On November 23, 2021, Ireland‘s Minister of State for Heritage and Electoral Reform, Malcolm Noonan TD, announced the approval by the European Commission of a new EU LIFE project, LIFE On Machair, worth over €5.7 million in EU funding.
With a total budget of €7.4 million ($8.4 million USD)—of which €5.7m million is EU LIFE Programme funding—the project seeks to restore Ireland’s machair habitats and ecological conditions for the species it supports by working in a way that helps economically revitalize local farming communities.
Machair is a coastal habitat characterized by a plain of lime-rich, wind-blown sand that is unique to the north and west of Ireland and Scotland. The typical flower-rich vegetation of machair is traditionally maintained through low-intensity livestock grazing, but is susceptible to pressures from recreational activities and over grazing.
Machair ecosystems provide an important refuge for pollinators and threatened breeding wader bird species, such as Dunlin, Lapwing and Redshank. Post-Brexit, the entire EU land cover of the habitat occurs in Ireland, meaning the conservation of machair in Ireland is of significance on a European scale.
Farming and farmers are central to the project in the role that they can play in protecting and restoring machair systems.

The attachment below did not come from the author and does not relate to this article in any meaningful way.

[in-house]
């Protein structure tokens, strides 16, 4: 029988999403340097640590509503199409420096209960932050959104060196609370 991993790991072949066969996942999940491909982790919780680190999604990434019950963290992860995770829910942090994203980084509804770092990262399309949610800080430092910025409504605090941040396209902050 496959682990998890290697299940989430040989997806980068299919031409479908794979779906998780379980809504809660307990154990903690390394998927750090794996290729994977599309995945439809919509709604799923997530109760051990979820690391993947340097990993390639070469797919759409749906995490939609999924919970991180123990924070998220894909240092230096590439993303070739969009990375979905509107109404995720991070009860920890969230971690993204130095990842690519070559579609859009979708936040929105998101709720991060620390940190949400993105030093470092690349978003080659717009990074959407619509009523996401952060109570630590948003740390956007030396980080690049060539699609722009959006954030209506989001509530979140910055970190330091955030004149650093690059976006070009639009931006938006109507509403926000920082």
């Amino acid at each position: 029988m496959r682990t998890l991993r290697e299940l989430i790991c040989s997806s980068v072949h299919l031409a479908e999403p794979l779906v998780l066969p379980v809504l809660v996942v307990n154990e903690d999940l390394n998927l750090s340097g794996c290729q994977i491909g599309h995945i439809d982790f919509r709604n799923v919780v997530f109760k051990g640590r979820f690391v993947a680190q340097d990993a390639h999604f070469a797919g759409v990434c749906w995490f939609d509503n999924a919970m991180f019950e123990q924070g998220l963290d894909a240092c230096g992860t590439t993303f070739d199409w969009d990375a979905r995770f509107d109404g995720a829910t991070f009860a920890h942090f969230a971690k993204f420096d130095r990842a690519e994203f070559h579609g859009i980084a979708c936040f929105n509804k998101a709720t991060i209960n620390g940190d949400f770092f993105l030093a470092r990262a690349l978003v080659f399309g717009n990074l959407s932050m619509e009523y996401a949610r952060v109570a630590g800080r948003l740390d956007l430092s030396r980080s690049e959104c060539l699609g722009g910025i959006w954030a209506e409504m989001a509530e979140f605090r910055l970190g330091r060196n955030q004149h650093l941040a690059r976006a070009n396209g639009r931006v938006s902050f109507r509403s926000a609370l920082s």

Minister Noonan said, “The award of this funding is a very positive development in addressing the urgent need for conservation and restoration of biodiversity in our coastal areas. I am hopeful that this project will help conserve Ireland’s unique machair systems whilst also supporting coastal rural communities, providing employment opportunities and an important financial injection.”
Working with project partners the Department of Agriculture, Food and the Marine (DAFM), Teagasc and Fáilte Ireland, the LIFE On Machair project will seek to build on the successes of locally adapted programs, including European Innovation Partnerships (EIP), in assisting farmers and other stakeholders to create resilience within rural communities in the light of our biodiversity and climate crises.
It will focus on nine Special Areas of Conservation (SACs) and 4 Special Protection Areas in counties Donegal, Mayo and Galway.
A voluntary Results Based Payment Scheme (RBPS) will be linked to the quality of the habitat, putting the landowner, their skills, expertise and knowledge of their land central to the development of this project.
Photo of machair ecosystem in Scotland courtesy of Nature Scot.